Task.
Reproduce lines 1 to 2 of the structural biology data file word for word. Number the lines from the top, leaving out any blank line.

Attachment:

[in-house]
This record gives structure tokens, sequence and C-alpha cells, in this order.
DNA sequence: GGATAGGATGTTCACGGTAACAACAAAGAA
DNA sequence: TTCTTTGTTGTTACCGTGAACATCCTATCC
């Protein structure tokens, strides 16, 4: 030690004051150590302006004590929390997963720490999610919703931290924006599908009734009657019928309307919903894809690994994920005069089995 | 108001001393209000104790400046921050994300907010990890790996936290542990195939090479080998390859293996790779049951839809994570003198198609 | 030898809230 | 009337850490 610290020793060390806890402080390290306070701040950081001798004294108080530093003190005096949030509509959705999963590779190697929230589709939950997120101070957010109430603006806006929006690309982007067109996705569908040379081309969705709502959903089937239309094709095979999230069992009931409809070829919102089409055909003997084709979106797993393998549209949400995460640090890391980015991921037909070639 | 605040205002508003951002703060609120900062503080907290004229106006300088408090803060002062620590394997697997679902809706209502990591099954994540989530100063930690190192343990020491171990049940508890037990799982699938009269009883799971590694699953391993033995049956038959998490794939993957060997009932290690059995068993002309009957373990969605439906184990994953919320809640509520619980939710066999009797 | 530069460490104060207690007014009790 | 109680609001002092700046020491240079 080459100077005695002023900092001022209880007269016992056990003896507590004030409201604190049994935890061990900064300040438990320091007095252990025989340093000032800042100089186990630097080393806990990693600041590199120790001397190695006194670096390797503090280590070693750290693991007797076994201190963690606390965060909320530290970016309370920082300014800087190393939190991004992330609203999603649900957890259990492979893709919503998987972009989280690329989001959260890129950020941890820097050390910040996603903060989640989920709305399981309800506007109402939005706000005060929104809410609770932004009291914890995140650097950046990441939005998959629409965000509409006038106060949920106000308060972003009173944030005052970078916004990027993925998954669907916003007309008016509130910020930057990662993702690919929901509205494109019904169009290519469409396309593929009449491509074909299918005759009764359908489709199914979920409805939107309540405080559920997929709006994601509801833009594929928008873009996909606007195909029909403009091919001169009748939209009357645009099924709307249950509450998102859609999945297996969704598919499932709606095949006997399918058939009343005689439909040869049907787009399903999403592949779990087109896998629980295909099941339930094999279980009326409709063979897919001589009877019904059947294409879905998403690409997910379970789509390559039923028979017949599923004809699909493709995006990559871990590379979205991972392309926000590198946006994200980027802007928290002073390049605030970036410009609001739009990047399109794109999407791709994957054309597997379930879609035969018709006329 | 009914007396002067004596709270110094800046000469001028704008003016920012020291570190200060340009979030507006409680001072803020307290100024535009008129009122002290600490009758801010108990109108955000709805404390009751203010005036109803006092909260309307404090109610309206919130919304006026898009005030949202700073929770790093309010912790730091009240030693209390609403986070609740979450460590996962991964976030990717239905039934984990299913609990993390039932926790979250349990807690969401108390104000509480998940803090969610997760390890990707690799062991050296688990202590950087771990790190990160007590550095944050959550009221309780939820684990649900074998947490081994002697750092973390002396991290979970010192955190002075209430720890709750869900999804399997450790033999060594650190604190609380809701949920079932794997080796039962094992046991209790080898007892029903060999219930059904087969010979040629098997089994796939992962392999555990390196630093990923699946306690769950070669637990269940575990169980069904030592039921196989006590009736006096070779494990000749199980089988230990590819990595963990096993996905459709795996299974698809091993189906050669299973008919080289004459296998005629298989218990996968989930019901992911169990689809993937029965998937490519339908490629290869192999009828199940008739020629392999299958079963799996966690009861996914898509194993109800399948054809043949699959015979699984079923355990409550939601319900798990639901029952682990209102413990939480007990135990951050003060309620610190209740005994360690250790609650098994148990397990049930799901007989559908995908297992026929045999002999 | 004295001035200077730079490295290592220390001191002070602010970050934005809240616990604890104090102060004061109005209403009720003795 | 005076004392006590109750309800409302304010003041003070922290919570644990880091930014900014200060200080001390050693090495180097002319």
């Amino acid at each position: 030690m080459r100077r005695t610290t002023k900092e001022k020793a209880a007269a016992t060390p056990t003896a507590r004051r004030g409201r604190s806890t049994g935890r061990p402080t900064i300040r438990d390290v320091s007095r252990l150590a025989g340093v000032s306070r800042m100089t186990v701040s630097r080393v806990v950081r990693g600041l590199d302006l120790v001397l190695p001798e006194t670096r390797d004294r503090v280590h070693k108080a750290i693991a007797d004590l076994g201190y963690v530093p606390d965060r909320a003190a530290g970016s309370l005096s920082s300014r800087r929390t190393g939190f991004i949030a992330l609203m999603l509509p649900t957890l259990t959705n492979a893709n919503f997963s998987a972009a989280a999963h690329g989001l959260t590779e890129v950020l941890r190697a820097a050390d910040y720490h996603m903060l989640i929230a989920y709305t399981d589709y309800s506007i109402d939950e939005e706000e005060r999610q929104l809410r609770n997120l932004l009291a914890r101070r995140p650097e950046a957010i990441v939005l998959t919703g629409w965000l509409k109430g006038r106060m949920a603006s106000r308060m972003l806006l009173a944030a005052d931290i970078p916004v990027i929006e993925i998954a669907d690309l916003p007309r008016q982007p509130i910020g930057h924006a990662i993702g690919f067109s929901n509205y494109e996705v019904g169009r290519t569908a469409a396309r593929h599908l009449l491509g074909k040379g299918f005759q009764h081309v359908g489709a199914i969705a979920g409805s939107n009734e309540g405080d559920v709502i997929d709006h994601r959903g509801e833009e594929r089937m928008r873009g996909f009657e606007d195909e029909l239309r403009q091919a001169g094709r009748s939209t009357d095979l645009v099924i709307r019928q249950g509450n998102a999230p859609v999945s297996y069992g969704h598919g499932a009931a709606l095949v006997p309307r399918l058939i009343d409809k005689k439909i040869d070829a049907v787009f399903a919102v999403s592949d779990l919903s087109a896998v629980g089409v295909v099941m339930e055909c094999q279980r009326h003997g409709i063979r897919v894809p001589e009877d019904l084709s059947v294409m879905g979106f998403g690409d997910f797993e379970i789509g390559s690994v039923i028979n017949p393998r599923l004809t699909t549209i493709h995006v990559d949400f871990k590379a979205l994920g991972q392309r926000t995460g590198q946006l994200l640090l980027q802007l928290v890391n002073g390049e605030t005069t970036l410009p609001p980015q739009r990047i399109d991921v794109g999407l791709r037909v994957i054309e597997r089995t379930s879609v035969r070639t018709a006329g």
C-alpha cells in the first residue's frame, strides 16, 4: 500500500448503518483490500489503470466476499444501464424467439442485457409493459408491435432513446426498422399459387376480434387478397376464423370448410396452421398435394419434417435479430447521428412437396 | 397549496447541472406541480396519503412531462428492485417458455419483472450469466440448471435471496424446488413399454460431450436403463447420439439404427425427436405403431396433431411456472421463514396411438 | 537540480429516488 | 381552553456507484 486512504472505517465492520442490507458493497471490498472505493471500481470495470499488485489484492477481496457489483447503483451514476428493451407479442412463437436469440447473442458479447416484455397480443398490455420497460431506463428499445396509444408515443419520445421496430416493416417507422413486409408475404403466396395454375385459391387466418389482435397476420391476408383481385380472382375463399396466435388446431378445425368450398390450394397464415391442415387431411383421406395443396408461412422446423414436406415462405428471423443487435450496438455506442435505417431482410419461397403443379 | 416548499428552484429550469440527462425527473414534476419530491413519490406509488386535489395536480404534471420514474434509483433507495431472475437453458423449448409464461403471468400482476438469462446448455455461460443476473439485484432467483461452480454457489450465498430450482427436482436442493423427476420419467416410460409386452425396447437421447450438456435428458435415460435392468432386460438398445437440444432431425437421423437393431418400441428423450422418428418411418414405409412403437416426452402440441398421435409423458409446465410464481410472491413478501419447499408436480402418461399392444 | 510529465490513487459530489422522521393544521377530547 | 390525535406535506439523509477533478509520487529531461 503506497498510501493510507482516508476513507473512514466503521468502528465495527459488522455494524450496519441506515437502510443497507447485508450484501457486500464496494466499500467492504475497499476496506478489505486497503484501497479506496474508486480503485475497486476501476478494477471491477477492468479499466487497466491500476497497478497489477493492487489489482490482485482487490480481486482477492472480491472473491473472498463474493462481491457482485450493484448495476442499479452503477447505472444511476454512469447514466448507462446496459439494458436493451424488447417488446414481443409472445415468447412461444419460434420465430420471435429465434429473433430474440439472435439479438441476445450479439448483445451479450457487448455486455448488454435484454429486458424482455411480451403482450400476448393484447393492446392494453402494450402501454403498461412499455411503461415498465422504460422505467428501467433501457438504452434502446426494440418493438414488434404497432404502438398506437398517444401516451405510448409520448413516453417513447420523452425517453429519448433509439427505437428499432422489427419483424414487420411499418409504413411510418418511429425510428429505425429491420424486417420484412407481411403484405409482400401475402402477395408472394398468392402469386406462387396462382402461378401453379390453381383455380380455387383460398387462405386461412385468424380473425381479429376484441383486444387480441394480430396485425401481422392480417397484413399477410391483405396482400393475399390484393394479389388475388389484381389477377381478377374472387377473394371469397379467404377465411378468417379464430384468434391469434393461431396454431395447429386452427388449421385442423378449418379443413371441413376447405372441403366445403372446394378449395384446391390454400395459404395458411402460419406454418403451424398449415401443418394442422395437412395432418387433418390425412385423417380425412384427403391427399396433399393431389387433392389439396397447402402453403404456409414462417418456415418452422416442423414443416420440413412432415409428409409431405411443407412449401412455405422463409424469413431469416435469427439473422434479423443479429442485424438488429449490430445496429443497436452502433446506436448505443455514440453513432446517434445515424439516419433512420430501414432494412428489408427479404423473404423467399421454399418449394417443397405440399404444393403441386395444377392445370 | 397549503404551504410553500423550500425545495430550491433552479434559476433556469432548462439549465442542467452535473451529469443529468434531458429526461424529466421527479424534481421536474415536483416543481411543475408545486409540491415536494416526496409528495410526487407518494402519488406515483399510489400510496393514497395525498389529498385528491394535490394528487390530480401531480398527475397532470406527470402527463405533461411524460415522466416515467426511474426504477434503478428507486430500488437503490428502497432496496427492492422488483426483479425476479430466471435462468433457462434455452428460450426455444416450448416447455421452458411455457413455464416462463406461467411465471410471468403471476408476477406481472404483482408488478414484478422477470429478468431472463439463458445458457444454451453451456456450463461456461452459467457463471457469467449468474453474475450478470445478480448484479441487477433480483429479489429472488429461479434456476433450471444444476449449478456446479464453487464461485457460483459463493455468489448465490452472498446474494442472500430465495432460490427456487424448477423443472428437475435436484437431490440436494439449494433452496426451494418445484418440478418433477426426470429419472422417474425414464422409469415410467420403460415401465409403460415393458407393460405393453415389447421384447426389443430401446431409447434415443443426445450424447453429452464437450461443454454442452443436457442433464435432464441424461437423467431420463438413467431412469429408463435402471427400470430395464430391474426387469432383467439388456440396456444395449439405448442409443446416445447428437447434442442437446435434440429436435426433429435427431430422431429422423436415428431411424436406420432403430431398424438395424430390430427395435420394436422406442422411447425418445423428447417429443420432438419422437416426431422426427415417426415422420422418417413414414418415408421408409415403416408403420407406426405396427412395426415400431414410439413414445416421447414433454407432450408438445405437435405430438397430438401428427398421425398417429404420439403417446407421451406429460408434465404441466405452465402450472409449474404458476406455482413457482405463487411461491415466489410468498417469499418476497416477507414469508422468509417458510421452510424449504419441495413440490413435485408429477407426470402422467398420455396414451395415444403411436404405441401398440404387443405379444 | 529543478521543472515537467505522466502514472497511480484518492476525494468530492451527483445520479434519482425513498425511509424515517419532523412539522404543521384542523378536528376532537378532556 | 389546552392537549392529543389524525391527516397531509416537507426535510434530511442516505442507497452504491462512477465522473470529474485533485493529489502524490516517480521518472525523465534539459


[in-house]
This record gives structure tokens, sequence and C-alpha cells, in this order.